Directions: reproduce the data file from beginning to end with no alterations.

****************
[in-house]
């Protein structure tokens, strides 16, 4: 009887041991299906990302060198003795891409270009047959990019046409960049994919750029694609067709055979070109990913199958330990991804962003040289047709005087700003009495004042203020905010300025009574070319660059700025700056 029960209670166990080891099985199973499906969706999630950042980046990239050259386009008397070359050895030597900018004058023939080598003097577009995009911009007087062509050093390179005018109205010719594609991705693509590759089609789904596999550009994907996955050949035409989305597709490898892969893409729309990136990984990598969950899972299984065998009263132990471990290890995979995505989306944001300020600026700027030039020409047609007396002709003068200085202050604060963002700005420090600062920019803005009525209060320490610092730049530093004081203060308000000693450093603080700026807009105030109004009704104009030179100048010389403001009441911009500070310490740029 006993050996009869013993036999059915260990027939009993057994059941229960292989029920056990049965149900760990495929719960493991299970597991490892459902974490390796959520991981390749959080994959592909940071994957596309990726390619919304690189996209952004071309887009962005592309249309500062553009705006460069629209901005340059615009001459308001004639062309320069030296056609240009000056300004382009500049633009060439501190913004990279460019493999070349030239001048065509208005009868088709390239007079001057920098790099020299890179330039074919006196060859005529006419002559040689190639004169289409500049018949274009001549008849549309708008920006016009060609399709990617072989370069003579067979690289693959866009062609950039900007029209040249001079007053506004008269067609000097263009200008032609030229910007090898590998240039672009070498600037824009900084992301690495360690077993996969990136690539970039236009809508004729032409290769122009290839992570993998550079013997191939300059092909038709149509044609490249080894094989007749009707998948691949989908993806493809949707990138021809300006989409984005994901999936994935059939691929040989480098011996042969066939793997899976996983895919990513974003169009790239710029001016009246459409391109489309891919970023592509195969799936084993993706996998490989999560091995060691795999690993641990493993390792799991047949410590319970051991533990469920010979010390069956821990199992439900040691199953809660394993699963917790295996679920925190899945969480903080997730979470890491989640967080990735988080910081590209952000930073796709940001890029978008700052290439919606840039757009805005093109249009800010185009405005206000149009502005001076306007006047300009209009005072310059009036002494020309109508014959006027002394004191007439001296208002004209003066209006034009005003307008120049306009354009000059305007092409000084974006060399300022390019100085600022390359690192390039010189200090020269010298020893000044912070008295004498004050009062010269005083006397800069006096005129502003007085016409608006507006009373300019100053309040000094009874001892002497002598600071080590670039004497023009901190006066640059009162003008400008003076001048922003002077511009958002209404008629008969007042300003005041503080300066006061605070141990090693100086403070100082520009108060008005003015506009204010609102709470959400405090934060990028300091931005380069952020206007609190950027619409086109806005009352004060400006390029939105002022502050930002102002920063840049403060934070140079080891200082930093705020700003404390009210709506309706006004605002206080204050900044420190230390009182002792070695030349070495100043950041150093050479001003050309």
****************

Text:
[in-house]
């Protein structure tokens, strides 16, 4: 009887041991299906990302060198003795891409270009047959990019046409960049994919750029694609067709055979070109990913199958330990991804962003040289047709005087700003009495004042203020905010300025009574070319660059700025700056 029960209670166990080891099985199973499906969706999630950042980046990239050259386009008397070359050895030597900018004058023939080598003097577009995009911009007087062509050093390179005018109205010719594609991705693509590759089609789904596999550009994907996955050949035409989305597709490898892969893409729309990136990984990598969950899972299984065998009263132990471990290890995979995505989306944001300020600026700027030039020409047609007396002709003068200085202050604060963002700005420090600062920019803005009525209060320490610092730049530093004081203060308000000693450093603080700026807009105030109004009704104009030179100048010389403001009441911009500070310490740029 006993050996009869013993036999059915260990027939009993057994059941229960292989029920056990049965149900760990495929719960493991299970597991490892459902974490390796959520991981390749959080994959592909940071994957596309990726390619919304690189996209952004071309887009962005592309249309500062553009705006460069629209901005340059615009001459308001004639062309320069030296056609240009000056300004382009500049633009060439501190913004990279460019493999070349030239001048065509208005009868088709390239007079001057920098790099020299890179330039074919006196060859005529006419002559040689190639004169289409500049018949274009001549008849549309708008920006016009060609399709990617072989370069003579067979690289693959866009062609950039900007029209040249001079007053506004008269067609000097263009200008032609030229910007090898590998240039672009070498600037824009900084992301690495360690077993996969990136690539970039236009809508004729032409290769122009290839992570993998550079013997191939300059092909038709149509044609490249080894094989007749009707998948691949989908993806493809949707990138021809300006989409984005994901999936994935059939691929040989480098011996042969066939793997899976996983895919990513974003169009790239710029001016009246459409391109489309891919970023592509195969799936084993993706996998490989999560091995060691795999690993641990493993390792799991047949410590319970051991533990469920010979010390069956821990199992439900040691199953809660394993699963917790295996679920925190899945969480903080997730979470890491989640967080990735988080910081590209952000930073796709940001890029978008700052290439919606840039757009805005093109249009800010185009405005206000149009502005001076306007006047300009209009005072310059009036002494020309109508014959006027002394004191007439001296208002004209003066209006034009005003307008120049306009354009000059305007092409000084974006060399300022390019100085600022390359690192390039010189200090020269010298020893000044912070008295004498004050009062010269005083006397800069006096005129502003007085016409608006507006009373300019100053309040000094009874001892002497002598600071080590670039004497023009901190006066640059009162003008400008003076001048922003002077511009958002209404008629008969007042300003005041503080300066006061605070141990090693100086403070100082520009108060008005003015506009204010609102709470959400405090934060990028300091931005380069952020206007609190950027619409086109806005009352004060400006390029939105002022502050930002102002920063840049403060934070140079080891200082930093705020700003404390009210709506309706006004605002206080204050900044420190230390009182002792070695030349070495100043950041150093050479001003050309």